Reject Keystone: Native Americans protest outside John Kerry's home

Native Americans, farmers and ranchers outside Secretary of State John Kerry's home, as round dance blocks Georgetown streets

By Brenda Norrell

Friday, April 25, 2014

WASHINGTON DC -- Ponca Casey Camp-Horinek opened the Interfaith Ceremony outside US Secretary of State John Kerry's home this morning, during the Cowboy and Indian Alliance's Reject and Protect action to halt approval of the Keystone XL tarsands pipeline, threatening future generations.

"If they won't acknowledge our voices, at least they can acknowledge our prayers," Camp-Horinek said at the ceremony.

Chief Rueben George said his mother told him, "Warrior Up! Stand up and fight for what you believe in!

"This money will be gone tomorrow, this land will be here forever," said Chief Rueben George, Sundance Chief and Member of the Tsleil-Waututh First Nation in northern Vancouver, BC.

 

 

 

 

 

 

 

 

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Round dance today, Friday, April 25, blocks Georgetown streets, as Native Americans, ranchers and farmers say "No!" to Keystone XL tarsands pipeline, during the Cowboy and Indian Alliance's Reject and Protect action in DC.

This week's actions in DC have received news coverage around the world, from China and Russia, to Kansas and Nebraska, to the New York Times, NBC and CBC.

Breaking news updating at www.bsnorrell.blogspot.com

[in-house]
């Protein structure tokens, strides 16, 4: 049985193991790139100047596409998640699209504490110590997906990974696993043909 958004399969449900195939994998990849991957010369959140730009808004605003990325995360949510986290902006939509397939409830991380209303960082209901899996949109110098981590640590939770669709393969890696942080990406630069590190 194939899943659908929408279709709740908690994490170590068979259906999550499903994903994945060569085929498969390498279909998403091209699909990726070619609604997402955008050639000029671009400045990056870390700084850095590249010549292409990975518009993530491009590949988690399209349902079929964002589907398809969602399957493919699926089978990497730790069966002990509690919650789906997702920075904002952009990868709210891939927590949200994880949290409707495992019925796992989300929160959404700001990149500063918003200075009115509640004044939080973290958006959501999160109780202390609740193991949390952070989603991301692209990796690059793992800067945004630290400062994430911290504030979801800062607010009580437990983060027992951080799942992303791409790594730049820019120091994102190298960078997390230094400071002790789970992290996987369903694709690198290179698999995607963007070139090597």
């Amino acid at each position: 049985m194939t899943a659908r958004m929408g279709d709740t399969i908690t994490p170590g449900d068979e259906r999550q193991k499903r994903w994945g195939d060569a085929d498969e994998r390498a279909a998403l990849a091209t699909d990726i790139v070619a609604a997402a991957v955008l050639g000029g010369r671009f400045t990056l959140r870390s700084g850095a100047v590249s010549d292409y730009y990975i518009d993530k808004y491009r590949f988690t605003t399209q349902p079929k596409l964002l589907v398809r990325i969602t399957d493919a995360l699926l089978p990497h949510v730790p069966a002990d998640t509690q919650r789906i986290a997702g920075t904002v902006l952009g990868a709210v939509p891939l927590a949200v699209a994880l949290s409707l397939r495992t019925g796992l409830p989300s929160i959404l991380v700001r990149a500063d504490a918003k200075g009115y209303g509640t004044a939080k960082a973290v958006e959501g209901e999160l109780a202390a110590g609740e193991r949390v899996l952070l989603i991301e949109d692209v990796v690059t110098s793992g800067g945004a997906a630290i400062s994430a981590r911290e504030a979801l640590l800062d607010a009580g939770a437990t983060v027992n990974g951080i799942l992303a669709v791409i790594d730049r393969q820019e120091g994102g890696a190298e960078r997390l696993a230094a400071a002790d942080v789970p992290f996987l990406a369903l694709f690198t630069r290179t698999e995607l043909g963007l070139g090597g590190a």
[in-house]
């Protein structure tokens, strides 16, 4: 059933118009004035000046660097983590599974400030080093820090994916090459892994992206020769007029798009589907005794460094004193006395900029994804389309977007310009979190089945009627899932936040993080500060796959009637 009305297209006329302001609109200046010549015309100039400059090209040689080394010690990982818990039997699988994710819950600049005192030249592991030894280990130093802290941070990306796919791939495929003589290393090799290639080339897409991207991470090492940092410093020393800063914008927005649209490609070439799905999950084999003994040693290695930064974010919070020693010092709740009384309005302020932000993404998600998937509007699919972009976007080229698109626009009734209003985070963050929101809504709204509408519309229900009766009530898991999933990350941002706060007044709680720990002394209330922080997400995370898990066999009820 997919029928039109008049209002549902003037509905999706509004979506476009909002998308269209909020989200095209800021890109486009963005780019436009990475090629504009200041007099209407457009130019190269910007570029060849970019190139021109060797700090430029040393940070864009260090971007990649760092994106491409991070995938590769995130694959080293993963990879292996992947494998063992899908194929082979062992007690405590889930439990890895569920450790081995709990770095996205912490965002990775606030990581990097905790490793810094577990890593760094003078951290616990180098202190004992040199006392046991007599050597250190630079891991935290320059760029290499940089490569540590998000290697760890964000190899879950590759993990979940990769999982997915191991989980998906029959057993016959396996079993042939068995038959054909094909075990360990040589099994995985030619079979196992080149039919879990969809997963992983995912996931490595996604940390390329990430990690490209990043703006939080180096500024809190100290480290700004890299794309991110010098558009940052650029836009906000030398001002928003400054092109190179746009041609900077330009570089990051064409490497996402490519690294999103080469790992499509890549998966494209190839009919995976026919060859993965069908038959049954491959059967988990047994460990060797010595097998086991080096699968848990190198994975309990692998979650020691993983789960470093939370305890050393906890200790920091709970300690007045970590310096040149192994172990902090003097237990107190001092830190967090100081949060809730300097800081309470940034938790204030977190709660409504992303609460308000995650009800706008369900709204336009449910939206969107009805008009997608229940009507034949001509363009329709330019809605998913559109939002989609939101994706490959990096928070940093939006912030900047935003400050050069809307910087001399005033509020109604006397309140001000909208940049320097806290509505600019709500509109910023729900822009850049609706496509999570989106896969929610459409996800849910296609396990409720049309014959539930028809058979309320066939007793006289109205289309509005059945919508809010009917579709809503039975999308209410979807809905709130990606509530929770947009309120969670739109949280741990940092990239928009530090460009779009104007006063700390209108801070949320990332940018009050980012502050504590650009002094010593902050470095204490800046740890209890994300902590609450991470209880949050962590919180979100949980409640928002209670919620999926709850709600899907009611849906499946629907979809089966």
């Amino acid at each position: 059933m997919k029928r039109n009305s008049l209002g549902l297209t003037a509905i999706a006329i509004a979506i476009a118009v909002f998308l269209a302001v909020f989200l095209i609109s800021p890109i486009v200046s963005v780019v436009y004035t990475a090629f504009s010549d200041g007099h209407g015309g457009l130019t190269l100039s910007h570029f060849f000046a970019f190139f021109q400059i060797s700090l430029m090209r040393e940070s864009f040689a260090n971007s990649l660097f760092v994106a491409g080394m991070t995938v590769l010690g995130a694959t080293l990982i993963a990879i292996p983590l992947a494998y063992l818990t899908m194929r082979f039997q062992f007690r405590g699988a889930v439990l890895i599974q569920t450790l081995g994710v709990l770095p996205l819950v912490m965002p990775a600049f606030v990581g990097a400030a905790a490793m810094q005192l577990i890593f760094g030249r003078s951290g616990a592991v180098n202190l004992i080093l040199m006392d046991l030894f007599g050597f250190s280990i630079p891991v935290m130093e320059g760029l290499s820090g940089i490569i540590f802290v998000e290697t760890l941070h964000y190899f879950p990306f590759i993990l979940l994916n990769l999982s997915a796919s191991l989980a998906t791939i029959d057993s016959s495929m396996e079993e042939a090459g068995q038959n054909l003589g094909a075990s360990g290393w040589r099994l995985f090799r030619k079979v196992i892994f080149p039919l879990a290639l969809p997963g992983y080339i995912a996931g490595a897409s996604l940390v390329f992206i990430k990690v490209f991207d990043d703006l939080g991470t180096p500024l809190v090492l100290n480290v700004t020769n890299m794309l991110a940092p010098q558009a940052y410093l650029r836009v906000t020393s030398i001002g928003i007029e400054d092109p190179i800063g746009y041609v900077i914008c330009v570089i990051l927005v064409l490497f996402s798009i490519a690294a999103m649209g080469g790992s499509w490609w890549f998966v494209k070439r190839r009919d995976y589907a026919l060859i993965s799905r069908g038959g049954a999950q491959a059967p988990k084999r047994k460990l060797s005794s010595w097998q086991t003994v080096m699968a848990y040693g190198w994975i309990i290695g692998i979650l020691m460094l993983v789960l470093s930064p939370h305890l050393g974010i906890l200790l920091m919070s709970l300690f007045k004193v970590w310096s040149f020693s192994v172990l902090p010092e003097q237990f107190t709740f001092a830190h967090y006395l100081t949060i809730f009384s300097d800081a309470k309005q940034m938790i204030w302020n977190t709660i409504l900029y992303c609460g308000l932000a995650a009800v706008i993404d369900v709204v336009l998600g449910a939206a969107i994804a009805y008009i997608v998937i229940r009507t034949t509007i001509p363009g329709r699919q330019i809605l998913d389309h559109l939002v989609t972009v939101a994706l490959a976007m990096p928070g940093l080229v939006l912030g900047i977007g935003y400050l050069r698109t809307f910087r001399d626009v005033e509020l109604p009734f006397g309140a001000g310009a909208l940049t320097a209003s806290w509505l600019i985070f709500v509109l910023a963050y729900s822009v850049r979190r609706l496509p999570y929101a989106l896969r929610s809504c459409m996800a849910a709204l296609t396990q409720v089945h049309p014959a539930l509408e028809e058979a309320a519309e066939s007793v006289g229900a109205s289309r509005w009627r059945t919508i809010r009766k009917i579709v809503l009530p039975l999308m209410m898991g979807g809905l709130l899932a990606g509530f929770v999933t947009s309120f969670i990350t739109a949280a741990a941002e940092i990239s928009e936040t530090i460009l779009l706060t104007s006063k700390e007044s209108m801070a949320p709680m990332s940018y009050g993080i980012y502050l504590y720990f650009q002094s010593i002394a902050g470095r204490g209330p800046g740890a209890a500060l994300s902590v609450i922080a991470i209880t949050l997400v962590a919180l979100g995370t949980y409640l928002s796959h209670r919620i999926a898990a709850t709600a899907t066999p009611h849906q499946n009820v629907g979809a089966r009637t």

Photo one Casey Camp-Horinek and photo two, Casey Camp-Horinek and Chief Rueben George, by Jamie Henn.

Photo three Round Dance in Georgetown by Dallas Goldtooth.

About Brenda Norrell

Brenda Norrell has been a news reporter in Indian country for 34 years. She is publisher of Censored News, focusing on Indigenous Peoples, human rights and the US border. Censored News was created after Norrell was censored, then terminated, by Indian Country Today after serving as a longtime staff reporter. Now censored by the mainstream media, she previously was a staff reporter at numerous American Indian newspapers and a stringer for AP, USA Today and others. She lived on the Navajo Nation for 18 years, and then traveled with the Zapatistas. She covered the climate summits in Cochabamba, Bolivia, and Cancun, Mexico, in 2010.

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About Brenda Norrell

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http://www.bsnorrell.blogspot.com/

Biography

Brenda Norrell has been a news reporter in Indian country for 34 years. She is publisher of Censored News, focusing on Indigenous Peoples, human rights and the US border. Censored News was created after Norrell was censored, then terminated, by Indian Country Today after serving as a longtime staff reporter. Now censored by the mainstream media, she previously was a staff reporter at numerous American Indian newspapers and a stringer for AP, USA Today and others. She lived on the Navajo Nation for 18 years, and then traveled with the Zapatistas. She covered the climate summits in Cochabamba, Bolivia, and Cancun, Mexico, in 2010.